A grand challenge in materials chemistry is the synthesis of macromolecules and polymers with precise shapes and architectures. In this work, we describe a hybrid synthetic strategy to produce structurally defined branched polymer architectures based on chemically modified DNA. Overall, this approach enables precise control over branch placement, grafting density, and chemical identity of side branches. We utilize a two-step scheme based on polymerase chain reaction (PCR) for site-specific incorporation of non-natural nucleotides along the main polymer backbone, followed by copper-free “click” chemistry for grafting side branches at specific locations. In this way, linear DNA backbones are first synthesized via PCR by utilizing the promiscuity of a high yield thermophilic DNA polymerase to incorporate nucleotides containing bioorthogonal dibenzocyclooctyne (DBCO) functional groups at precise locations along one strand of the DNA backbone. Following PCR, copper-free “click” chemistry is used to attach synthetic polymer branches or oligonucleotide branches to the DNA backbone, thereby allowing for the synthesis of a variety of precise polymer architectures, including three-arm stars, H-polymers, and graft block copolymers. Branched polymer architectures are characterized using polyacrylamide gel electrophoresis, denaturing high performance liquid chromatography (HPLC), and matrix-assisted laser desorption/ionization (MALDI) mass spectrometry. In a proof-of-principle demonstration, we synthesize miktoarm stars with AB2 structures via attachment of mPEG-azide branches (1 and 10 kDa) at precise locations along a DNA backbone, thereby expanding the chemical functionality of structurally defined DNA topologies.

  1. A. Mukherjee and C. M. Schroeder, “Flavin-based Fluorescent Proteins: Emerging Paradigms in Biological Imaging”, Current Opinion in Biotechnology, 31, 16-23 (2015).

Flavin-based fluorescent proteins (FbFPs) are an emerging class of fluorescent reporters characterized by oxygen-independent fluorescence and a small size — key advantages compared to the green fluorescent protein (GFP). FbFPs are at a nascent stage of development. However, they have already been used as versatile reporters for studying anaerobic biosystems and viral assemblies. Recently, FbFPs with improved brightness and photostability have been engineered. In addition, several FbFPs show high degrees of thermal and pH stability. For these reasons, FbFPs hold strong promise to extend bioimaging to clinically and industrially significant systems that have been challenging to study using GFPs. In this review, we highlight recent developments in the FbFP toolbox and explore further improvements necessary to maximize the potential of FbFPs.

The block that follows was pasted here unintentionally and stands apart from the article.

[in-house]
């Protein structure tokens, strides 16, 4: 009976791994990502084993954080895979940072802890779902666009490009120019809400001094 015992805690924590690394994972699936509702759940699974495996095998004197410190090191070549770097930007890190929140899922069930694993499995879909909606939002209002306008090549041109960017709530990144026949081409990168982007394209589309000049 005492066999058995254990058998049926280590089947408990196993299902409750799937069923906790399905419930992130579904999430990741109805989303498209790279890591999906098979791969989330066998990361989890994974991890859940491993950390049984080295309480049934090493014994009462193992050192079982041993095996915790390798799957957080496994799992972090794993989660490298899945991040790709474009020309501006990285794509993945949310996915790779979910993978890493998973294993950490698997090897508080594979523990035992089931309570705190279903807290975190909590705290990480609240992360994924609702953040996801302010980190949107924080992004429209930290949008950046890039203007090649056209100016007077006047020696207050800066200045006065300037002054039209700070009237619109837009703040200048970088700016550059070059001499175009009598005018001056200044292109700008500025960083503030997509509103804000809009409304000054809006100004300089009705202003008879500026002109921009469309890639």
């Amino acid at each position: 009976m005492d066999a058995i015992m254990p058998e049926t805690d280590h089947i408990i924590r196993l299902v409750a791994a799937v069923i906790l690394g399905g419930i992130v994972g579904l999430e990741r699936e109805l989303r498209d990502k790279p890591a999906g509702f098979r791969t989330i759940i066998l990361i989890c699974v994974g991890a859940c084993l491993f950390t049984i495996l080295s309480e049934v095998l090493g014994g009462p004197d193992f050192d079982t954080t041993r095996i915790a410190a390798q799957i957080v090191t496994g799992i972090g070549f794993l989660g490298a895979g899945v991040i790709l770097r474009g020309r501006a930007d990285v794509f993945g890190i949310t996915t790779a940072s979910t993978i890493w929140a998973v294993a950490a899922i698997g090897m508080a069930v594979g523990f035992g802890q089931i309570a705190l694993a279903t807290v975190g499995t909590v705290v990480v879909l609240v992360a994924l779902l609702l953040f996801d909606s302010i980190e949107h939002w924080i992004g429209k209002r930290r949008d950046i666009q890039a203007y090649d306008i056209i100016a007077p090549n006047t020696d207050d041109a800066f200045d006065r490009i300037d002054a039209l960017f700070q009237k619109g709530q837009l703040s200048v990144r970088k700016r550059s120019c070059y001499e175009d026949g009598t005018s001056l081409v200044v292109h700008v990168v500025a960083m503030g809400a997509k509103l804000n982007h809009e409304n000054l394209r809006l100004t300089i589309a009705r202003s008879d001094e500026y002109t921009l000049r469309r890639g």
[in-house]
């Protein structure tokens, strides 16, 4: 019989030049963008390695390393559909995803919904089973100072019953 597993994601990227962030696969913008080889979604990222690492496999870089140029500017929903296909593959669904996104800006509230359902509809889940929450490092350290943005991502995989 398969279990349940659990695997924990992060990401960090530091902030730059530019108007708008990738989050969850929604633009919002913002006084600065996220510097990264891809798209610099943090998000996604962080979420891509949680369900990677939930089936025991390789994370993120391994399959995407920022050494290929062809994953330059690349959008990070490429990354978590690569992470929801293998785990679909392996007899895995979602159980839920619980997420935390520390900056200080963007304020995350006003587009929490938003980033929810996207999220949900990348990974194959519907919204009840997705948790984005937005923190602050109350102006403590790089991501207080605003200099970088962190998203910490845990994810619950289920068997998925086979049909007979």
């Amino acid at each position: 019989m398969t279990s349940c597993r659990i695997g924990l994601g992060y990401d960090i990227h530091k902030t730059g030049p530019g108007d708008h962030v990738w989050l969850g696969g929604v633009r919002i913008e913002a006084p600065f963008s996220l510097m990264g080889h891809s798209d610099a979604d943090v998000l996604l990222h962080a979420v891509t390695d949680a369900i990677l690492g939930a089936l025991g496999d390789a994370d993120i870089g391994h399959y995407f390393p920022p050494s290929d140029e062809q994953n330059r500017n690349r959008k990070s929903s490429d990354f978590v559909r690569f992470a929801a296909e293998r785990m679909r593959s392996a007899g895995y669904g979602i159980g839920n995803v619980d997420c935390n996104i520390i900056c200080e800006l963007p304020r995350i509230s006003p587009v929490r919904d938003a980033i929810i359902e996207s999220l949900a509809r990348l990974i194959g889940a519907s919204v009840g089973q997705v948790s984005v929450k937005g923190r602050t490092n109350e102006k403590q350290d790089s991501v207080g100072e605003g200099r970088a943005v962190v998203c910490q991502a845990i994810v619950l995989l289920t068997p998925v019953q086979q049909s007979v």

2014                                                                                                Back to Top

  1. F. Latinwo, K. Hsiao, C. M. Schroeder, “Nonequilibrium Thermodynamics of Dilute Polymer Solutions in Flow”, The Journal of Chemical Physics, 141, 174903 (2014).

Modern materials processing applications and technologies often occur far from equilibrium. To this end, the processing of complex materials such as polymer melts and nanocomposites generally occurs under strong deformations and flows, conditions under which equilibrium thermodynamics does not apply. As a result, the ability to determine the nonequilibrium thermodynamic properties of polymeric materials from measurable quantities such as heat and work is a major challenge in the field. Here, we use work relations to show that nonequilibrium thermodynamic quantities such as free energy and entropy can be determined for dilute polymer solutions in flow. In this way, we determine the thermodynamic properties of DNA molecules in strong flows using a combination of simulations, kinetic theory, and single molecule experiments. We show that it is possible to calculate polymer relaxation timescales purely from polymer stretching dynamics in flow. We further observe a thermodynamic equivalence between nonequilibrium and equilibrium steady-states for polymeric systems. In this way, our results provide an improved understanding of the energetics of flowing polymer solutions.